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Don't Underestimate the Central Banks


Uncanny correlation between currency declines and efforts to raise private-sector bank capital, don't you think?

I'm just back from the road and have two thoughts this morning.

First, contrary to every press report that you've read, consumer credit didn't shrink during August. Once again, the media have focused on the "seasonally adjusted" figures instead of the actual figures. For what its worth, those show an increase of $7.3 billion.

But considering the components, I wouldn't get too excited. Government-extended credit -- largely student loans -- increased by a little less than $5 billion as college students headed back to school, while other non-revolving credit -- likely Cash for Clunkers-related auto loans -- rose by about $6 billion. These were offset by reductions in revolving debt -- largely from credit cards.

Second, in the context of the US dollar and the euro vis-a-vis gold, I wouldn't underestimate the role of central banks as the caretakers of their related financial systems. And to me, it's very interesting to note the correlation of currency declines with private-sector bank capital raising efforts.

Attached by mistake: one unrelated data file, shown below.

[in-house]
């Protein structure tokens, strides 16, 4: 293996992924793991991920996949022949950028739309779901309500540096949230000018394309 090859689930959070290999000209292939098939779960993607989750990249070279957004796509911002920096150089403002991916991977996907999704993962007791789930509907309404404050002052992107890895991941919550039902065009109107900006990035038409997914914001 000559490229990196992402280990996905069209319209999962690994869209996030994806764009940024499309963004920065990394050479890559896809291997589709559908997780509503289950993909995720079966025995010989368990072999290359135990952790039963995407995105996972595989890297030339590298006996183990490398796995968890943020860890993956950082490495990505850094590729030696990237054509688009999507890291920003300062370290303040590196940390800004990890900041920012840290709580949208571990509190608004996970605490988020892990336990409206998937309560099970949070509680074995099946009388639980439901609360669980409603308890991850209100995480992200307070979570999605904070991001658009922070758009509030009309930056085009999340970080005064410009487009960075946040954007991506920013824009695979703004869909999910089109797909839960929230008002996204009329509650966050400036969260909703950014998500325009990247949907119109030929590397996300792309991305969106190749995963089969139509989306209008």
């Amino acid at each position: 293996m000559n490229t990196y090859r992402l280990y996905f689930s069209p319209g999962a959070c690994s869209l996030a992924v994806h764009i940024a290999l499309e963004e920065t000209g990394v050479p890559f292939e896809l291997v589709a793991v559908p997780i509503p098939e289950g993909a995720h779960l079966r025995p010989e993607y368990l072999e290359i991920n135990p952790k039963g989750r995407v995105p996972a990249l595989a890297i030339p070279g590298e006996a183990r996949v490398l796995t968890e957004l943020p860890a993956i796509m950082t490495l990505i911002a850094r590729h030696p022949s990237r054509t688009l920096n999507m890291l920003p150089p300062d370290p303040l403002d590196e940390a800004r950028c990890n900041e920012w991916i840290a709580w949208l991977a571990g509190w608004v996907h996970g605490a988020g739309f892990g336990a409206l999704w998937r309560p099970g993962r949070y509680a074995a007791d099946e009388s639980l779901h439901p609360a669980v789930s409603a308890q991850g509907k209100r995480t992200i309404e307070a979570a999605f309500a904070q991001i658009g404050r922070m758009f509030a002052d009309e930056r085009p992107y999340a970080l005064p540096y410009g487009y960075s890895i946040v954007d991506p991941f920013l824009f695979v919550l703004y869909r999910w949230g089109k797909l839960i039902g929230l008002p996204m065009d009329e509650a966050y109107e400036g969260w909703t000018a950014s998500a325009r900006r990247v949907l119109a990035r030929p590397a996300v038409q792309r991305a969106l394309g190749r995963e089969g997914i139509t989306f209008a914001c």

Or put differently, are weaker currencies the price being paid by the public sector for the re-syndication of risk (i.e. additional capital raises by the major banks) back into the private sector?

But once this effort is complete -- and I'd note the enormous issues in just the past two weeks alone by Nomura (NMR), SocGen, BNP Paribas (BNPQY), and Santander (and by many US regional banks during the month of September) -- I don't know how important equity values may be to the central bankers, particularly as their foreign debt holders have likely already had more than enough.

Not sure?

Check out the chart for gold. From May 1 to June 1, while the US banks were issuing equity left and right in the post Stress Test euphoria, gold rose 10 points from $87 to $97. But once the banks were done, both gold and the equity markets both declined into the July low.

And of late, it all feels eerily familiar.

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